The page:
In order to prepare The Pens for use in the galleries and to retrieve data collected during a visit the museum also had to design, build and implement bespoke “stations” for interacting with The Pens, independent of the Ideum tables.
The interaction model for these stations consists, principally, of three actions:
- pairing – Associating a pen with a visit identified by the shortcode included on a ticket via the Cooper Hewitt API. issuing a pen may also involve first “returning” it if any pre-existing data is found on it (for example if The Pen was not previously “returned”) before it is paired to a new visit.
- transferring – Reading any visit activity (objects collected) recorded on The Pen and processing them via the Cooper Hewitt API.
- returning – The same as “transferring” but as a final step all data on The Pen is erased.
There are two type of stations:
- registration stations – Used by visitor services staff to perform the “pairing” and “returning” of pens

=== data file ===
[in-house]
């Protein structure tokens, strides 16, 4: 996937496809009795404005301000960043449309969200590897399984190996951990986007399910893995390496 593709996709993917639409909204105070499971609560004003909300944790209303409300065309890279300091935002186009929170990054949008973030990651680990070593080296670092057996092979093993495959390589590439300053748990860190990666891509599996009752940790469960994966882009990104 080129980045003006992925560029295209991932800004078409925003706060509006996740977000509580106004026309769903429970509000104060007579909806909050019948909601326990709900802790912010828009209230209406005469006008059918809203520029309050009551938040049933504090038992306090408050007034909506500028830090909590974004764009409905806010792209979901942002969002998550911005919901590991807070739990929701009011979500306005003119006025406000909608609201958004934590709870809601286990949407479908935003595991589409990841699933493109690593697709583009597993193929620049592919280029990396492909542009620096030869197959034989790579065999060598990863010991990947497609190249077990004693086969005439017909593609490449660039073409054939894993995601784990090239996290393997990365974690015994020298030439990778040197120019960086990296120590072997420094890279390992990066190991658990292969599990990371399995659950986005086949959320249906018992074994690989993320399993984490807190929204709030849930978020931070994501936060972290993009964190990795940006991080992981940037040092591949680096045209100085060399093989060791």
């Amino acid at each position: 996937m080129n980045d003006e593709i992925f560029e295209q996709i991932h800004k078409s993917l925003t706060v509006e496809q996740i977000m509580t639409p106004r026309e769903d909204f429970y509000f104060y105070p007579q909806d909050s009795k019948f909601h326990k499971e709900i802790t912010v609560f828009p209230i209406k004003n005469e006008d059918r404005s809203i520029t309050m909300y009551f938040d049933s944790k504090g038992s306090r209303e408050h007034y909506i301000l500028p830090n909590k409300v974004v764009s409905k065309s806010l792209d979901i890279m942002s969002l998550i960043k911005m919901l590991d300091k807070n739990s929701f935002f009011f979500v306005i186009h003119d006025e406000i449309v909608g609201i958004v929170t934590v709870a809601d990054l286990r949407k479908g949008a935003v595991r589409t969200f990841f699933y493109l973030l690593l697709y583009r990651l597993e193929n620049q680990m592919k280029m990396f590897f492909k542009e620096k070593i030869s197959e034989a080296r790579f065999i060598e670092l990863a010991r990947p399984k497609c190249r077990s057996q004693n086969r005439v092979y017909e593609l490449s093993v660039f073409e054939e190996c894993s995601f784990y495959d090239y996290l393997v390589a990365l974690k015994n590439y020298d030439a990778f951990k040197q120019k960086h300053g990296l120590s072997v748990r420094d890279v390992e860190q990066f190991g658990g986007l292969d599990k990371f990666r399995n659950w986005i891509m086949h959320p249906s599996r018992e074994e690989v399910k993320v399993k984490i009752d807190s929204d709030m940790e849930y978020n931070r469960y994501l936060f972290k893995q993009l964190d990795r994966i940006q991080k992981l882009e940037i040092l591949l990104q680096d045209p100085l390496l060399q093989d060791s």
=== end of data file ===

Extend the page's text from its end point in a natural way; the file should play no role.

- transfer stations – Used by visitors to quickly transfer the contents of their pen before they leave the museum or if they want to look at their visit collection online during their visit. Transfer stations perform the same task as ‘connecting’ a Pen with any of the Ideum tables.
Based on observational data, since the re-opening, we are deploying a third type of station to the galleries, a modified version of the transfer station that performs a “returning” action. This is aimed only at visitors who have finished their visit and are leaving the museum and the goal is to cut down the amount of time it would subsequently take for that same pen to be “paired” with another visit.